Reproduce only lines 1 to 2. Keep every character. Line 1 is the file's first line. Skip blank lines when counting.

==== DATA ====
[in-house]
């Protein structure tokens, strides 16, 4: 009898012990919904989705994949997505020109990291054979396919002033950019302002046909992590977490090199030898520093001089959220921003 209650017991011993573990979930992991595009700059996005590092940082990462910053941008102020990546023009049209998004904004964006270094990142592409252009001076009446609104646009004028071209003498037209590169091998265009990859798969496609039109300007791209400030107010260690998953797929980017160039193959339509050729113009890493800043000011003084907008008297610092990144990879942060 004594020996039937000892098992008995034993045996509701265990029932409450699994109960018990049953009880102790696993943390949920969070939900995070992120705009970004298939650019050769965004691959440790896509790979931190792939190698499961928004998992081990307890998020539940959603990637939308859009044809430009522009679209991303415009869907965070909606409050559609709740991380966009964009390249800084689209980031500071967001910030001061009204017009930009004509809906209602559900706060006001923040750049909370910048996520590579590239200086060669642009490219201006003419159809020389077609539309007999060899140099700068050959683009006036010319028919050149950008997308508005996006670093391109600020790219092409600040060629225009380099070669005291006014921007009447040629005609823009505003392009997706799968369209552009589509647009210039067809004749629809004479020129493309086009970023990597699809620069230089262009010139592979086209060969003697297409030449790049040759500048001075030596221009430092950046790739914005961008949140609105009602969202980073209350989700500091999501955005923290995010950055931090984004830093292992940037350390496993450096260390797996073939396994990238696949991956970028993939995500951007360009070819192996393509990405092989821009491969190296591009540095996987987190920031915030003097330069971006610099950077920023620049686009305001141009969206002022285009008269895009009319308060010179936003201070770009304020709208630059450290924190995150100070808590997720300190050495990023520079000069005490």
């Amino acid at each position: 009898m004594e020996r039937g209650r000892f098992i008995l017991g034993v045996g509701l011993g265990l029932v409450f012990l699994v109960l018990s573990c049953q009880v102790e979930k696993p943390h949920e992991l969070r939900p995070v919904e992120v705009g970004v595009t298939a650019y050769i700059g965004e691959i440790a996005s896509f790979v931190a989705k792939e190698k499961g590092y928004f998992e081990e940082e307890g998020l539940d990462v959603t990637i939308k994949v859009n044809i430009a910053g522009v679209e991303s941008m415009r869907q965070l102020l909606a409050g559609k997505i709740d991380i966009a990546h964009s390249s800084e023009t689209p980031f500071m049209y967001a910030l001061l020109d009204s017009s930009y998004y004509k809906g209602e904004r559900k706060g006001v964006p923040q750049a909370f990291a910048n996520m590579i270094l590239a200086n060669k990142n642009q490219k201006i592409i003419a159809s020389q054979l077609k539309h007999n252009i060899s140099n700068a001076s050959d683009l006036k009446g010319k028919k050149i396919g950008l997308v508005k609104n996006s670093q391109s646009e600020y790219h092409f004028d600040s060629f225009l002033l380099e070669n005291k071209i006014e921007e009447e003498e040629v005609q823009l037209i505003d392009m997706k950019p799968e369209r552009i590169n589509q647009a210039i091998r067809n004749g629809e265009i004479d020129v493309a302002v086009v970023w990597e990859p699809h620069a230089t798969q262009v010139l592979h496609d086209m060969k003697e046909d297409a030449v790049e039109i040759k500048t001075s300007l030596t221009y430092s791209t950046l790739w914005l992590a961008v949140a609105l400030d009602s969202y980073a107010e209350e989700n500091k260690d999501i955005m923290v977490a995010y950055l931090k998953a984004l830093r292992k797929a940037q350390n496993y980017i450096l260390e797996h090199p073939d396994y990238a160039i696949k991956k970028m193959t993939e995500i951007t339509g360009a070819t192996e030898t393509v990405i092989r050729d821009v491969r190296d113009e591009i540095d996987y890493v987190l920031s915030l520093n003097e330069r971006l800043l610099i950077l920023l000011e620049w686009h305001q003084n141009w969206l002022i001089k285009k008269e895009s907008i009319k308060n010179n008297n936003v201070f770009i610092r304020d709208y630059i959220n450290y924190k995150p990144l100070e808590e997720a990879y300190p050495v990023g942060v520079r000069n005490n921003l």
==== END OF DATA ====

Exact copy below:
[in-house]
């Protein structure tokens, strides 16, 4: 009898012990919904989705994949997505020109990291054979396919002033950019302002046909992590977490090199030898520093001089959220921003 209650017991011993573990979930992991595009700059996005590092940082990462910053941008102020990546023009049209998004904004964006270094990142592409252009001076009446609104646009004028071209003498037209590169091998265009990859798969496609039109300007791209400030107010260690998953797929980017160039193959339509050729113009890493800043000011003084907008008297610092990144990879942060 004594020996039937000892098992008995034993045996509701265990029932409450699994109960018990049953009880102790696993943390949920969070939900995070992120705009970004298939650019050769965004691959440790896509790979931190792939190698499961928004998992081990307890998020539940959603990637939308859009044809430009522009679209991303415009869907965070909606409050559609709740991380966009964009390249800084689209980031500071967001910030001061009204017009930009004509809906209602559900706060006001923040750049909370910048996520590579590239200086060669642009490219201006003419159809020389077609539309007999060899140099700068050959683009006036010319028919050149950008997308508005996006670093391109600020790219092409600040060629225009380099070669005291006014921007009447040629005609823009505003392009997706799968369209552009589509647009210039067809004749629809004479020129493309086009970023990597699809620069230089262009010139592979086209060969003697297409030449790049040759500048001075030596221009430092950046790739914005961008949140609105009602969202980073209350989700500091999501955005923290995010950055931090984004830093292992940037350390496993450096260390797996073939396994990238696949991956970028993939995500951007360009070819192996393509990405092989821009491969190296591009540095996987987190920031915030003097330069971006610099950077920023620049686009305001141009969206002022285009008269895009009319308060010179936003201070770009304020709208630059450290924190995150100070808590997720300190050495990023520079000069005490």